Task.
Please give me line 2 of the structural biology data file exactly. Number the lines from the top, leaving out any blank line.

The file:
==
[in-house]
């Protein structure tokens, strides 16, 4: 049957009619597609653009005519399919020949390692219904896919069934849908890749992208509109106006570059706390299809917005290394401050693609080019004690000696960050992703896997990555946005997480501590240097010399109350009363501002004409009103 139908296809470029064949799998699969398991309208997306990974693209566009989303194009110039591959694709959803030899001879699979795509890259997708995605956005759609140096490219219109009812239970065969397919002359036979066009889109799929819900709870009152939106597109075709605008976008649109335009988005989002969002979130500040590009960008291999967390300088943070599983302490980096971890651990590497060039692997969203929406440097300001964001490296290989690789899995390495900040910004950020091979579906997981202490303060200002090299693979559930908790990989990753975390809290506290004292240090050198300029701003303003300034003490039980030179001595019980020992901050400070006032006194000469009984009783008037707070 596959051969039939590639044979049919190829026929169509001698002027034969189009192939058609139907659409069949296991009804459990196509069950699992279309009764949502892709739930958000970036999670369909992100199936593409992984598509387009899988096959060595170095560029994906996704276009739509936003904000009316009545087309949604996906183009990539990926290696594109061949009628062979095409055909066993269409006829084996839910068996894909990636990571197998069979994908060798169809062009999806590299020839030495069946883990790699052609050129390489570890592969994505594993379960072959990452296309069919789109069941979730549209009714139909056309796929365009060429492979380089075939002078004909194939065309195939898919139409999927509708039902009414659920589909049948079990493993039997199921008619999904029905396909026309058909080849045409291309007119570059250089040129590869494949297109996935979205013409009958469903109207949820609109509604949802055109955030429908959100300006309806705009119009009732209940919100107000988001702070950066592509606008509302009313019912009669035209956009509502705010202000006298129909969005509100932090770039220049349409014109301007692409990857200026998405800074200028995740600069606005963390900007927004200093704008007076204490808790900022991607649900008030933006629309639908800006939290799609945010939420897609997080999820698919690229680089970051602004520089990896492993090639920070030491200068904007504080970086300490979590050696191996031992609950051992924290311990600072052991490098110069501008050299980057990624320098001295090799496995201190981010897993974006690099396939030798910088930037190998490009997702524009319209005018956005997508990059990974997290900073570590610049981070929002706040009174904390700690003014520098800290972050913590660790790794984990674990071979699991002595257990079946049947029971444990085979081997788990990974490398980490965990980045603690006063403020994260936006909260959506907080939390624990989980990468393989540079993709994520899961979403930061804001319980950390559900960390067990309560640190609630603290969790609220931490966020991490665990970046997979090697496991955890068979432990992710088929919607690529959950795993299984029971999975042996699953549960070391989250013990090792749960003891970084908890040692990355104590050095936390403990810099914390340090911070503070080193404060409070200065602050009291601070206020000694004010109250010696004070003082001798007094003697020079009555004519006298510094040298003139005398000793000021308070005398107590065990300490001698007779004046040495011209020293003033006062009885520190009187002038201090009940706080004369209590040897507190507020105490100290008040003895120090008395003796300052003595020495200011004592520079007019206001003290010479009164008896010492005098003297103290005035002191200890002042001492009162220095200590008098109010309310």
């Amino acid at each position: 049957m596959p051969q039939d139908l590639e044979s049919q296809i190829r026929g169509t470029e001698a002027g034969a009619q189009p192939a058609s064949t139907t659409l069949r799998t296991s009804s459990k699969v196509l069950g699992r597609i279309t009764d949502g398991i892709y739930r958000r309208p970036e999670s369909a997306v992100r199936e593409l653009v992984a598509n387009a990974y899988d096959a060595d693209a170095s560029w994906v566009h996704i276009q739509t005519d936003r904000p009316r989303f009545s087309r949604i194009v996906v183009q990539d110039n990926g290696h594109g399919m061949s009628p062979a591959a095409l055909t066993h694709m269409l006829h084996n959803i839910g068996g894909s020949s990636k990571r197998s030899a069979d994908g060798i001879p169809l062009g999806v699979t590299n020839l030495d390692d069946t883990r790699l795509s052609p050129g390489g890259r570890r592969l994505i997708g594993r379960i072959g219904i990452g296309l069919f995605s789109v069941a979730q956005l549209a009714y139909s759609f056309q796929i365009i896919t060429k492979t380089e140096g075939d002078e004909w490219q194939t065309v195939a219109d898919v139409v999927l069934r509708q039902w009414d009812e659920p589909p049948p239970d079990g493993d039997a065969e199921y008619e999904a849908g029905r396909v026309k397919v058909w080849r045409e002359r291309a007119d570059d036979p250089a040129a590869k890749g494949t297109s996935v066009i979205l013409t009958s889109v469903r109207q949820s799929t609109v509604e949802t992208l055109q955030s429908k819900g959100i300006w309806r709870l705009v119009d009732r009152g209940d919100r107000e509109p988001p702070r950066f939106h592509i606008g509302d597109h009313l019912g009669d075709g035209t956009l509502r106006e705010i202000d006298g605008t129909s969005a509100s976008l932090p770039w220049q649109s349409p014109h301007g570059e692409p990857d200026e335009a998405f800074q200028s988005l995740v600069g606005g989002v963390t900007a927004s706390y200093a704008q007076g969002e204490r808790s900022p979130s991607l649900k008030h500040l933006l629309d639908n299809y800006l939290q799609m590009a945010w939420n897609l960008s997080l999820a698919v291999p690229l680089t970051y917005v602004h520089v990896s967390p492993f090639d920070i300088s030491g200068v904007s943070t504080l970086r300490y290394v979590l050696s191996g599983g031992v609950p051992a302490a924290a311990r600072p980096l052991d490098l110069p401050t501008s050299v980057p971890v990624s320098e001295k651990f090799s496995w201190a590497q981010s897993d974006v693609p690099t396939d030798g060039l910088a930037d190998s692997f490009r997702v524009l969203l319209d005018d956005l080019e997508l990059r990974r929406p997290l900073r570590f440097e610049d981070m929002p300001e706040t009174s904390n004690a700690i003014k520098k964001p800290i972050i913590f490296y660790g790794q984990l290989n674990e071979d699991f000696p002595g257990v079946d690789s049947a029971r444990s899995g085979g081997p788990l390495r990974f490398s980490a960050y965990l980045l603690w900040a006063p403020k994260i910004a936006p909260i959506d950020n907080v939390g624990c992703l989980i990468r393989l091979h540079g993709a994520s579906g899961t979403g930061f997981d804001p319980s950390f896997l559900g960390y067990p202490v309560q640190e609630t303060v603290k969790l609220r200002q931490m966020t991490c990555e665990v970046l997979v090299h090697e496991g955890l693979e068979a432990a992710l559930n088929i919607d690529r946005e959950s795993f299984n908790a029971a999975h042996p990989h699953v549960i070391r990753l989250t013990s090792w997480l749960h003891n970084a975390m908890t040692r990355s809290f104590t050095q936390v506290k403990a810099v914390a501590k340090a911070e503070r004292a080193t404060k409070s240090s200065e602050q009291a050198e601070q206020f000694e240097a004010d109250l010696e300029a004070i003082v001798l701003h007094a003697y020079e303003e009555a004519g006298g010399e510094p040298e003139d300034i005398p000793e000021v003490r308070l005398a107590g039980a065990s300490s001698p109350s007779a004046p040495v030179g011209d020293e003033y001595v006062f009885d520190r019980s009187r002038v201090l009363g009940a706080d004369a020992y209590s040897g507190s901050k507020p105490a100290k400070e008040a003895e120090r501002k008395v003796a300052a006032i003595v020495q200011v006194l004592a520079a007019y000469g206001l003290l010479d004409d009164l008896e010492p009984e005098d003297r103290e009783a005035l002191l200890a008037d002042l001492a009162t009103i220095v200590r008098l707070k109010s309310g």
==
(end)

């Protein structure tokens, strides 16, 4: 049957009619597609653009005519399919020949390692219904896919069934849908890749992208509109106006570059706390299809917005290394401050693609080019004690000696960050992703896997990555946005997480501590240097010399109350009363501002004409009103 139908296809470029064949799998699969398991309208997306990974693209566009989303194009110039591959694709959803030899001879699979795509890259997708995605956005759609140096490219219109009812239970065969397919002359036979066009889109799929819900709870009152939106597109075709605008976008649109335009988005989002969002979130500040590009960008291999967390300088943070599983302490980096971890651990590497060039692997969203929406440097300001964001490296290989690789899995390495900040910004950020091979579906997981202490303060200002090299693979559930908790990989990753975390809290506290004292240090050198300029701003303003300034003490039980030179001595019980020992901050400070006032006194000469009984009783008037707070 596959051969039939590639044979049919190829026929169509001698002027034969189009192939058609139907659409069949296991009804459990196509069950699992279309009764949502892709739930958000970036999670369909992100199936593409992984598509387009899988096959060595170095560029994906996704276009739509936003904000009316009545087309949604996906183009990539990926290696594109061949009628062979095409055909066993269409006829084996839910068996894909990636990571197998069979994908060798169809062009999806590299020839030495069946883990790699052609050129390489570890592969994505594993379960072959990452296309069919789109069941979730549209009714139909056309796929365009060429492979380089075939002078004909194939065309195939898919139409999927509708039902009414659920589909049948079990493993039997199921008619999904029905396909026309058909080849045409291309007119570059250089040129590869494949297109996935979205013409009958469903109207949820609109509604949802055109955030429908959100300006309806705009119009009732209940919100107000988001702070950066592509606008509302009313019912009669035209956009509502705010202000006298129909969005509100932090770039220049349409014109301007692409990857200026998405800074200028995740600069606005963390900007927004200093704008007076204490808790900022991607649900008030933006629309639908800006939290799609945010939420897609997080999820698919690229680089970051602004520089990896492993090639920070030491200068904007504080970086300490979590050696191996031992609950051992924290311990600072052991490098110069501008050299980057990624320098001295090799496995201190981010897993974006690099396939030798910088930037190998490009997702524009319209005018956005997508990059990974997290900073570590610049981070929002706040009174904390700690003014520098800290972050913590660790790794984990674990071979699991002595257990079946049947029971444990085979081997788990990974490398980490965990980045603690006063403020994260936006909260959506907080939390624990989980990468393989540079993709994520899961979403930061804001319980950390559900960390067990309560640190609630603290969790609220931490966020991490665990970046997979090697496991955890068979432990992710088929919607690529959950795993299984029971999975042996699953549960070391989250013990090792749960003891970084908890040692990355104590050095936390403990810099914390340090911070503070080193404060409070200065602050009291601070206020000694004010109250010696004070003082001798007094003697020079009555004519006298510094040298003139005398000793000021308070005398107590065990300490001698007779004046040495011209020293003033006062009885520190009187002038201090009940706080004369209590040897507190507020105490100290008040003895120090008395003796300052003595020495200011004592520079007019206001003290010479009164008896010492005098003297103290005035002191200890002042001492009162220095200590008098109010309310």